From the JFK assassination to the McCarthyism communist trials of the 1950s, conspiracies have always been used by groups or individuals to exact their own agenda or influence in society.
Today, conspiracists have become more popular than ever, wielding unusual amounts of power, they have become synonymous with social media rabbit holes like YouTube. With the COVID-19 pandemic causing a global health crisis this year, many people see this as an opportunity to spread their own, sometimes astonishing, ideologies.
One of them being – Bill Gates, the billionaire, is the mastermind behind the pandemic or that he is an ulterior motive, trying to control us by inserting chips into the vaccine. These types of conspiracies are nothing new and have been evolving for some time. The root of the modern anti-vaccination movement stems from a now-debunked and retracted 1998 paper published by Dr Andrew Wakefield in the esteemed scientific journal The Lancet linking vaccinations to autism.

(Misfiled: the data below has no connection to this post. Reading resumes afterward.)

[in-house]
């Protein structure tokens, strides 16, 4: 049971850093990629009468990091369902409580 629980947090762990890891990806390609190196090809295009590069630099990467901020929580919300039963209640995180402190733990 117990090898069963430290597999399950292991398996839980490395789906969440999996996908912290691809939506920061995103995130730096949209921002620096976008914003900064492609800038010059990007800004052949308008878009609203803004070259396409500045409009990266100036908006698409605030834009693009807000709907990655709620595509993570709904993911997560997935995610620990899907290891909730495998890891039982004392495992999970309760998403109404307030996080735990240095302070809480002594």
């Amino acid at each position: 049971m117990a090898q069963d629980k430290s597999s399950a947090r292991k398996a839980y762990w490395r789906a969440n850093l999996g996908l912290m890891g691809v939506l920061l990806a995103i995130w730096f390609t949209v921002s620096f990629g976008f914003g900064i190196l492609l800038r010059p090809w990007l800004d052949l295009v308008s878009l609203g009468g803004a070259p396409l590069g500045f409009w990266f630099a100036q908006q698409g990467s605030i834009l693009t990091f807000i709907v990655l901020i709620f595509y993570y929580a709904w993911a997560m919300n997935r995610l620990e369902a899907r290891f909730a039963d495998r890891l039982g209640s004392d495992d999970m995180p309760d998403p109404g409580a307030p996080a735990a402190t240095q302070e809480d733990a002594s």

The WHO have said that the anti-vaccination movement is one of the top ten threats to global health and with the imminent arrival of the COVID-19 vaccine, world health bodies want to make sure people have the right information and that people will not suffer needlessly because if it.
To set the record straight, we sat down with the author of the forthcoming book, Anti-Vaxxers, Jonathan M. Berman an Assistant Professor in the Department of Basic Sciences at NYITCOM–Arkansas, an active science communicator, and a national co-chair of the 2017 March for Science to discuss the truths and untruths of vaccines, why he has no answer for social media’s nefarious influence and if he would himself take the COVID-19 vaccine when it arrives.
Anti-vaxxers: How to Challenge a Misinformed Movement is out in September on MIT press